NACE welcomes the Welsh Government’s announcement last week that it is to invest in additional support for more able learners, acknowledging the importance of more able provision within the equity and excellence agenda and its central role in school improvement.
A new national approach for identifying and supporting more able learners will reduce the potential for inconsistency and provide support for young people at key points in their progression, including primary to secondary transition. Supplementing this with qualitative criteria will be important to help ensure that able underachievers are not missed. In turn, such an approach will support the monitoring of more able learners’ progress, take account of their achievements at all stages of schooling and enable timely adjustments and interventions to meet their needs.
As an organisation with more than 1,600 member schools NACE has access to a growing repository of effective practice in more able provision. Moving “from excellence to evidence” is a central strand of our current work, through the NACE Research and Development Hubs, practitioner-led research supported by the University of Winchester, and our 410 NACE Challenge Award schools. In addition, we are exploring a new research project with Cardiff Metropolitan University that will bring together schools gaining positive results in this field.
For these reasons, we welcome the Welsh Government’s focus on pedagogy and robust evidence of what works. This should not limit innovation and development within the field, but rather allow it to continue to develop, acknowledging amongst other things its origins – through, for example, the government’s Quality Standards, Estyn’s thematic MAT reviews, the work of NACE with schools through the Challenge Award, and work already underway in the regional consortia.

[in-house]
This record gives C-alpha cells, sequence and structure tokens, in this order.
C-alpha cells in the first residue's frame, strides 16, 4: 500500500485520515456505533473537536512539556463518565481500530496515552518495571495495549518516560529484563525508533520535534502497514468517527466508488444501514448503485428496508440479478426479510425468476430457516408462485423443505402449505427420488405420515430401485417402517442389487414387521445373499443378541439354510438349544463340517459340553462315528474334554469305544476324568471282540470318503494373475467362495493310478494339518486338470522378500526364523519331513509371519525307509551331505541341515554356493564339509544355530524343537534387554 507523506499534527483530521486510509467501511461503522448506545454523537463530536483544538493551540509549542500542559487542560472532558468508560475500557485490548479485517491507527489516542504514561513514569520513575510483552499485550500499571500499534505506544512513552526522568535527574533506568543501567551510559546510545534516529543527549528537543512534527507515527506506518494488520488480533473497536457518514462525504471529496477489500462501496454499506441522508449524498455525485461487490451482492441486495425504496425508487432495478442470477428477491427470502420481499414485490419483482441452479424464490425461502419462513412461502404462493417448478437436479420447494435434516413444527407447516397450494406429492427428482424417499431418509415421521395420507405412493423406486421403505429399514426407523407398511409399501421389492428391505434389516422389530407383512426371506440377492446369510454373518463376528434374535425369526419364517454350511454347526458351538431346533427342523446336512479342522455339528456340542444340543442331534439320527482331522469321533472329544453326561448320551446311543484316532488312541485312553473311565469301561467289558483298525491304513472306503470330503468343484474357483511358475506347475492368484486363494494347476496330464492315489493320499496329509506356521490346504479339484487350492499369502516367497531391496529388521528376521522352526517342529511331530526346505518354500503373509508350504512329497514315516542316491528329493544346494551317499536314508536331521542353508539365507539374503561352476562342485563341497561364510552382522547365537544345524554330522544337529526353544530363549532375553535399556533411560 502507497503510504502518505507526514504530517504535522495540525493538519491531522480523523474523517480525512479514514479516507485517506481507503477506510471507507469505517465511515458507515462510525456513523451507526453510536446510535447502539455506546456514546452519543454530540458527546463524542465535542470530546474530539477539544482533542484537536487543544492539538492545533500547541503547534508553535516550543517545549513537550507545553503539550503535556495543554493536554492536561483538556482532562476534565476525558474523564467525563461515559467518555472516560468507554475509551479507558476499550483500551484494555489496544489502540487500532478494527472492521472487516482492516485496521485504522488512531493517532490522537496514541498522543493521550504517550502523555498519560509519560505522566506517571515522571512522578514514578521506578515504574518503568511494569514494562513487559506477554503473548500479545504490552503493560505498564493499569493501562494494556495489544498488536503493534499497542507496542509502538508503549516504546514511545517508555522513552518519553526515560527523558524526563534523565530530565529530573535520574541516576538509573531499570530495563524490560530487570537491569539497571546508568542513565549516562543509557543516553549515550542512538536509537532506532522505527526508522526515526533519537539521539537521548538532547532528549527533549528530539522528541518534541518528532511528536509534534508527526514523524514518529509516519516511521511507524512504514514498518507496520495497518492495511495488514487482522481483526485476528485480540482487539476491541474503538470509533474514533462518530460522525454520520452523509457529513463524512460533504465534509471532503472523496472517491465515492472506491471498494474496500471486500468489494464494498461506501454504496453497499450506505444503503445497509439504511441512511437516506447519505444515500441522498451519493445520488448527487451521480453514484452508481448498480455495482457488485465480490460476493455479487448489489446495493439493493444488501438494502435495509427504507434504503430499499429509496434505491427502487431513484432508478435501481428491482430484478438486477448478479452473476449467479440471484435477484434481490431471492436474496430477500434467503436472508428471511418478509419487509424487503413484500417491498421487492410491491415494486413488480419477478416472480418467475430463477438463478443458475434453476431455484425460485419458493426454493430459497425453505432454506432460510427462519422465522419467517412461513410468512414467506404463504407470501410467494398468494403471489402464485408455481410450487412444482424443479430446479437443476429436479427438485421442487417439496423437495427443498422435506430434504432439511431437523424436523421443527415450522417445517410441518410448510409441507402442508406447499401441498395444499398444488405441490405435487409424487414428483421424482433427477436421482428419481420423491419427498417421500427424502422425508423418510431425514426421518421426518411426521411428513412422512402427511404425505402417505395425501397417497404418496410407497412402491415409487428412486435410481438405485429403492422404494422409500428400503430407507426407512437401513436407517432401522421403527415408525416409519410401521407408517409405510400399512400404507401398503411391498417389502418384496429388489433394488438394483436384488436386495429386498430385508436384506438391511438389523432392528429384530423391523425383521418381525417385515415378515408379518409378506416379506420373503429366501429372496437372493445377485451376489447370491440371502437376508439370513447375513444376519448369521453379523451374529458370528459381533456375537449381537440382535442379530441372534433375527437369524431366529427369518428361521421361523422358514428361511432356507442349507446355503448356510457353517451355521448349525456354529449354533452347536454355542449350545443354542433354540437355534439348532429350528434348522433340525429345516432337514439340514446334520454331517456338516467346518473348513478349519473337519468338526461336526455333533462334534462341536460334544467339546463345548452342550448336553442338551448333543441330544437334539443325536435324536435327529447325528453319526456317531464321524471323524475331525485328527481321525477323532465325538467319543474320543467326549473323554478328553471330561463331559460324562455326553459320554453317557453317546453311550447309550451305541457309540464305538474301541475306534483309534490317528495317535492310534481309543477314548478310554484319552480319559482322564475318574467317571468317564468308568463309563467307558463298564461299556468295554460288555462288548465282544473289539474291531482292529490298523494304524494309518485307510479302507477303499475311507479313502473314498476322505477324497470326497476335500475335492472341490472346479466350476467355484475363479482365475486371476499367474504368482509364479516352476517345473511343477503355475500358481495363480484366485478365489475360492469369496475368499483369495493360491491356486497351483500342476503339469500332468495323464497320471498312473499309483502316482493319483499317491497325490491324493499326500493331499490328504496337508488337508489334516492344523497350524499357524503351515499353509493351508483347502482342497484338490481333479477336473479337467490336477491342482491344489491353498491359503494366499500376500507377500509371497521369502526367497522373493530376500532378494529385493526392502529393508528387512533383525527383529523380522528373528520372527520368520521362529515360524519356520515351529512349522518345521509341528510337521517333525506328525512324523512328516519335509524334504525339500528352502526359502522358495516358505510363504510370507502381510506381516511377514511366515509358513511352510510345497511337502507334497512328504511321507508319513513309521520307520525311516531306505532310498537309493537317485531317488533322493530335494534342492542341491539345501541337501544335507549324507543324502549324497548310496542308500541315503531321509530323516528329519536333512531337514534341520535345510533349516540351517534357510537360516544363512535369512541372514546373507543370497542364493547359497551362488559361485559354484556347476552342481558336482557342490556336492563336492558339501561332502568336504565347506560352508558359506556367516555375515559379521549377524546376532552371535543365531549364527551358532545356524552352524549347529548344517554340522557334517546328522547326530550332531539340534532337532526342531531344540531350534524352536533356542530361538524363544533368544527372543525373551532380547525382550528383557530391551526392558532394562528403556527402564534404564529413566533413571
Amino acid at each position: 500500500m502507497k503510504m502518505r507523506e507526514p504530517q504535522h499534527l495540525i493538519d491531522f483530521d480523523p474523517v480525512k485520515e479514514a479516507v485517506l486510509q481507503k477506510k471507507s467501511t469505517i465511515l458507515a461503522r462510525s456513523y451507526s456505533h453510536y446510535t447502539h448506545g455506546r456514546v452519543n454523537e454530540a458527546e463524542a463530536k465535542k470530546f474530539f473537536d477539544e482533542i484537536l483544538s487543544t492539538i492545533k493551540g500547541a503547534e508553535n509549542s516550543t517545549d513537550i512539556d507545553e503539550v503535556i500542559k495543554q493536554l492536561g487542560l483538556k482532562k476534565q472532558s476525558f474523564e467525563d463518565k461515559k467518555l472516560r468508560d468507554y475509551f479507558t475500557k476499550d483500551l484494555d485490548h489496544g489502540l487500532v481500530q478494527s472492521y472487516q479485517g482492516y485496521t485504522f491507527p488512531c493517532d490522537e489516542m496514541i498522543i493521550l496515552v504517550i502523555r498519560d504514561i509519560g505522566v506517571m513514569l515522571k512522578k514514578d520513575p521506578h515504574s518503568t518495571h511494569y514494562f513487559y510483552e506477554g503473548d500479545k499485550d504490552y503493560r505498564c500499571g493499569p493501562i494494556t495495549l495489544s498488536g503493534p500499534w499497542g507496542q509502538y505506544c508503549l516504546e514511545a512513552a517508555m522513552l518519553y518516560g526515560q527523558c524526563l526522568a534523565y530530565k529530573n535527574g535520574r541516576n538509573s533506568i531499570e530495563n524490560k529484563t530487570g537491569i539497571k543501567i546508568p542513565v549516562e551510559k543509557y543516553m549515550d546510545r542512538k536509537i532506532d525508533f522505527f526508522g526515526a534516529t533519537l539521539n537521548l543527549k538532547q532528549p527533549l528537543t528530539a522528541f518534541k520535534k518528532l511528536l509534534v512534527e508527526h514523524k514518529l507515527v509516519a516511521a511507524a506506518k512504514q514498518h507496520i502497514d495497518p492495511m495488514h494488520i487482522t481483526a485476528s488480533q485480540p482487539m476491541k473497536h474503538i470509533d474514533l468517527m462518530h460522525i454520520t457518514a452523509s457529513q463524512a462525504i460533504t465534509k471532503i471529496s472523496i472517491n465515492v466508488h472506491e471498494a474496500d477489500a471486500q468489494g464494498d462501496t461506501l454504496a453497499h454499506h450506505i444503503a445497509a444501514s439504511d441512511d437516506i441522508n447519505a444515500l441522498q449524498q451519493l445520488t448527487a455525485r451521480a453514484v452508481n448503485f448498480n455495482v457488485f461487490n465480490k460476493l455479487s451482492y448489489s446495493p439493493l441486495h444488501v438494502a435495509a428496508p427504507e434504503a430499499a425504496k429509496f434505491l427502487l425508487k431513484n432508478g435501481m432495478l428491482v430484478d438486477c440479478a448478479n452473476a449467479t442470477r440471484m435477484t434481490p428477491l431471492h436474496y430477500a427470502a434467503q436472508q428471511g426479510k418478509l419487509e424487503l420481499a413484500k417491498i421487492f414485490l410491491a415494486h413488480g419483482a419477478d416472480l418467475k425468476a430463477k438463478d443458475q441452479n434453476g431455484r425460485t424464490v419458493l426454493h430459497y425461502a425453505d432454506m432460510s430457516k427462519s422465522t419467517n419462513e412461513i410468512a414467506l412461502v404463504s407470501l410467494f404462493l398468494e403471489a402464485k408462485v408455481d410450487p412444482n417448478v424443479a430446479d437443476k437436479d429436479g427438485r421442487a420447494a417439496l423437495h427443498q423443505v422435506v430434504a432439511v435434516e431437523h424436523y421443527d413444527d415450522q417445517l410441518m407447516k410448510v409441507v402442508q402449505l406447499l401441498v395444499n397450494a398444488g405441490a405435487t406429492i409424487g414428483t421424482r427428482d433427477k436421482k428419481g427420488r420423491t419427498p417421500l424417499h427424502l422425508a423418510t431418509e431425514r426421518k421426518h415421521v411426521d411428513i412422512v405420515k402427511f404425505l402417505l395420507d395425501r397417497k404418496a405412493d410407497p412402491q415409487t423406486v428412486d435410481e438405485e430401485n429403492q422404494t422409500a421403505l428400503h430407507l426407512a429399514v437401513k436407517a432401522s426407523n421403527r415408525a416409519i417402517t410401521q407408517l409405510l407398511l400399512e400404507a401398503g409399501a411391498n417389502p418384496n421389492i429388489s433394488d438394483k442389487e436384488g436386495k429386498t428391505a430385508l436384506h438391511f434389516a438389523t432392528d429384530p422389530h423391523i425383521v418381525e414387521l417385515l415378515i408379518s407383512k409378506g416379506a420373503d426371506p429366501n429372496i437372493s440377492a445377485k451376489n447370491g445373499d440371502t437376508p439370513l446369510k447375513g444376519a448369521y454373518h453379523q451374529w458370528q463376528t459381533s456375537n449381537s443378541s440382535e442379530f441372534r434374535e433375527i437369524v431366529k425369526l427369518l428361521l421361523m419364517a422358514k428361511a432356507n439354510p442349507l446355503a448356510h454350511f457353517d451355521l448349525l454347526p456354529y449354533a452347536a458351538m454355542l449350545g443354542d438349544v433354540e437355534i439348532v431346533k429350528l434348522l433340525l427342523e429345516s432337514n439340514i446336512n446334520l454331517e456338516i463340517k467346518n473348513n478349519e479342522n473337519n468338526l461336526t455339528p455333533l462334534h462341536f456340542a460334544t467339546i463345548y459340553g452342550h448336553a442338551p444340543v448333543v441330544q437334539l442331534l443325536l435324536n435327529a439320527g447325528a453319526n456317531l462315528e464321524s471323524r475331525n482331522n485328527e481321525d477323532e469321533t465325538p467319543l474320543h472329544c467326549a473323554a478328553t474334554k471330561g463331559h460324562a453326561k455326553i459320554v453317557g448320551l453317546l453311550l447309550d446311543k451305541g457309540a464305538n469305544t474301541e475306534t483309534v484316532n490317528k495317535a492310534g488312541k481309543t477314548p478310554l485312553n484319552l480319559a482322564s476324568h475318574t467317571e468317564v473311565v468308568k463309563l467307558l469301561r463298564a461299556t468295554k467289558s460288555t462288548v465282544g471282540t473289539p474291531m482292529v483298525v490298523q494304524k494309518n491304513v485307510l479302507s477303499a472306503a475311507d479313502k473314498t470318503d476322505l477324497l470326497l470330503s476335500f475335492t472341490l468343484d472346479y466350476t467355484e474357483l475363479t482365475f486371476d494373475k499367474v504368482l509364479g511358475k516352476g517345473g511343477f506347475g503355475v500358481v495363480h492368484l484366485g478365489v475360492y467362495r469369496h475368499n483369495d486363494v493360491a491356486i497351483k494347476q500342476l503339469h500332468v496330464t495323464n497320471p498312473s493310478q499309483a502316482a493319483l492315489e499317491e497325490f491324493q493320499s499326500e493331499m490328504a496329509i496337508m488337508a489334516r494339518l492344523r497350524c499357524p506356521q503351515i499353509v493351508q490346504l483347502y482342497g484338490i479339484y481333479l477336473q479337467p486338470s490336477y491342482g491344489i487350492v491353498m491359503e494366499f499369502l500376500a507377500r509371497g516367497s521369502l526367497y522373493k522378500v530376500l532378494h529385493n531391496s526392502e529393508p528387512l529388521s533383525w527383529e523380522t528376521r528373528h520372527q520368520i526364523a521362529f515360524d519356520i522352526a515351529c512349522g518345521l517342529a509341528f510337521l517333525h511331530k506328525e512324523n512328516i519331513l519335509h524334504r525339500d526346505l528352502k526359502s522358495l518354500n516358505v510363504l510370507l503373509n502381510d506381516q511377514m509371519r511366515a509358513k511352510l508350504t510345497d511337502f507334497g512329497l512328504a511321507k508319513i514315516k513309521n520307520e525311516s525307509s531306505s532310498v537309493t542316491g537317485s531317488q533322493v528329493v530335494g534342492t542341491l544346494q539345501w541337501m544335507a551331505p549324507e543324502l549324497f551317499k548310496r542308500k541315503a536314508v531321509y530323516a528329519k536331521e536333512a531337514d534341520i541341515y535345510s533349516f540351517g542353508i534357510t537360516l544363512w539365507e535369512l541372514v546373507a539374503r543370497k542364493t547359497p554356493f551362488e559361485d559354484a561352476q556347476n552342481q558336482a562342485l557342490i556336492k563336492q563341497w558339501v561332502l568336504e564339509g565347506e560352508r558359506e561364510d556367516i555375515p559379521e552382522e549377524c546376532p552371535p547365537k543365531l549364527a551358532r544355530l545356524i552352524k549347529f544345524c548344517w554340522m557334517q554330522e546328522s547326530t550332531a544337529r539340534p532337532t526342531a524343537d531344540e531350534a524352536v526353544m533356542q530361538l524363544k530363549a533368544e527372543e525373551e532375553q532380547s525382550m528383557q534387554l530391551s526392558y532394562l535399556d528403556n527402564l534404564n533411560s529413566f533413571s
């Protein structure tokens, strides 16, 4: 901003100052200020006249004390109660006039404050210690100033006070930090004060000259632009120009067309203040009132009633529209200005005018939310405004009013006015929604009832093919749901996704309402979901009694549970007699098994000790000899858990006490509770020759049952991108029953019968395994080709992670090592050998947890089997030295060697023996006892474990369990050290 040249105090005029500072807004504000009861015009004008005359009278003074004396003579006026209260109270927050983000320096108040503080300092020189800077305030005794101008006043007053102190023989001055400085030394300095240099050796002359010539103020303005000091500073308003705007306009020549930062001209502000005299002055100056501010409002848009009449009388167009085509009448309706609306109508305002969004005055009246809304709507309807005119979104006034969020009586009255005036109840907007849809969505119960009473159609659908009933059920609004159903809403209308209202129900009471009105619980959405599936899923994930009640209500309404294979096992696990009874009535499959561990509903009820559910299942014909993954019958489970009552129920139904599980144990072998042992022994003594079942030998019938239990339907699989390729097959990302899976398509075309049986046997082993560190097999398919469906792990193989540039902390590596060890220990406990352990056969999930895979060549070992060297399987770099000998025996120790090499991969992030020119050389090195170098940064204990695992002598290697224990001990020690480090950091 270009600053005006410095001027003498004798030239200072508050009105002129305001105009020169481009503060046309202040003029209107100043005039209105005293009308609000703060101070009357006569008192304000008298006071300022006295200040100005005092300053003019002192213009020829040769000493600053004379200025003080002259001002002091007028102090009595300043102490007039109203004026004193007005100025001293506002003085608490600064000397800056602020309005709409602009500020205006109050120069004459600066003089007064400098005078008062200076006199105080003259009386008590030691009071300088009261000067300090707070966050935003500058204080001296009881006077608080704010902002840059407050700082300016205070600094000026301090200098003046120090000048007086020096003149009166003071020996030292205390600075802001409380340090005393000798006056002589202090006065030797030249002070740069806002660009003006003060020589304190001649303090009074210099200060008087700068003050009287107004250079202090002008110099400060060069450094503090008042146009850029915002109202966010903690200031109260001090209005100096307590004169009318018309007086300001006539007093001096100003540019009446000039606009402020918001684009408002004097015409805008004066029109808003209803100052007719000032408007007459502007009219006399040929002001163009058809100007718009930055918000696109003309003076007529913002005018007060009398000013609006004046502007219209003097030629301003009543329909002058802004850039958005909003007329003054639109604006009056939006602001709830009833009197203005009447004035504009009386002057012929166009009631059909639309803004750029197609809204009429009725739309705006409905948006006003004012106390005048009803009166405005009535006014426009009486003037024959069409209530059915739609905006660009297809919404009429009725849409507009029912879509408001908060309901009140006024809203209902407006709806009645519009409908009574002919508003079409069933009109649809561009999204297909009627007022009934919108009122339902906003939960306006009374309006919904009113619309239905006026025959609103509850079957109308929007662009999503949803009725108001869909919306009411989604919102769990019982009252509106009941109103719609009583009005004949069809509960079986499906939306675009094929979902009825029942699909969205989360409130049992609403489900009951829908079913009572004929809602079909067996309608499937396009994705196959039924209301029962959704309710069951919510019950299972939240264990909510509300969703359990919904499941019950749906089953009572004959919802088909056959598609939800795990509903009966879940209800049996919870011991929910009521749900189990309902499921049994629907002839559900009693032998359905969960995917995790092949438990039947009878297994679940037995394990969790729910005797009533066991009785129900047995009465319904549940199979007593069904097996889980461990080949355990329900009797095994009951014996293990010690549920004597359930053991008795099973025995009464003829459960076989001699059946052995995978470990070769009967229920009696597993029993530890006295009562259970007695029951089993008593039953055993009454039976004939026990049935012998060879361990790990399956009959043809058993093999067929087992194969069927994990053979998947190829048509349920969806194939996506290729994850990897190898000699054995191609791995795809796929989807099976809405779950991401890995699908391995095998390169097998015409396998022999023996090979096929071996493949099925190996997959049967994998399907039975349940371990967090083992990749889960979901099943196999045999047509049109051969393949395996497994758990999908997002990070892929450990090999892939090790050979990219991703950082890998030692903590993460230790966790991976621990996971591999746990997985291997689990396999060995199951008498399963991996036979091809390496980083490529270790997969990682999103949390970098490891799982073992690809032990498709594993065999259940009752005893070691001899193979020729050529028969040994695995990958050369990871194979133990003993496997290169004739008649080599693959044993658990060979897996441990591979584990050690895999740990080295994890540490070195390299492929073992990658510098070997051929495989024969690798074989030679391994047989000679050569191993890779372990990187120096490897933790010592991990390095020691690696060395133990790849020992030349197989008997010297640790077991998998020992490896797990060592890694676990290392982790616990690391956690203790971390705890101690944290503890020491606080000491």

The current curriculum reforms in Wales provide a timely opportunity to ensure that more able provision is embedded fully within the models under consideration, with a clear focus on a curriculum that will provide stretch and progression for the most academically able, and that will ensure appropriate pathways for smooth progression and reference to real-life skills. Clearly, the role of Seren will be key to this.
Placing consortia and schools at the heart of this process, and equipping them with the necessary skills and resources to do so, will ensure a sustainable school-to-school support model. NACE is currently working closely with regional consortia on a range of more able projects, including an evidence-informed research project with ERW which has school-to-school collaboration and self-improvement at its heart. The interim evaluation report will be available shortly, highlighting measures that are able to show both quantitative and qualitative positive shifts in outcomes for more able learners.
Commenting on the announcement, NACE CEO Sue Riley said: “NACE welcomes the Welsh Government’s renewed focus on more able, and its emphasis on the central role of more able provision in school improvement. We will offer our expertise to the Welsh Government to progress this agenda. As a charity, NACE focuses on the more able in the context of challenge for all through a practical approach to supporting teachers and senior leaders to develop all aspects of more able policy and provision. Acknowledging the central role that more able provision has to play in the wider debate around standards, equity and opportunity will benefit young people, and in turn support economic growth.”

NACE’s work in Wales

The National Association for Able Children in Education (NACE) has enjoyed a long and productive association with schools in Wales, Welsh Government and Estyn. It is the only organisation which has been formally commissioned to support more able policy developments in Wales, through contributions to: NACE has also been the organisation of choice to support individual schools and regional consortia in developing excellent provision for more able learners. It works with schools who wish to formally validate their more able policy and provision through NACE Challenge Award accreditation. The Welsh Government’s Review to identify more able and talented provision across Wales (Dec 2015) cited NACE for its “very beneficial work… both in the effective support and guidance and professional development it offers for schools” and “the very valuable role the NACE Challenge Award plays in developing schools’ provision and practice.” The recent Estyn thematic reviews of more and talented provision also cited NACE’s work as a contributory factor in schools evidencing excellent provision for MAT learners. 

To find out more, get in touch, and join us at the NACE Cymru Conference in Cardiff on 28 June.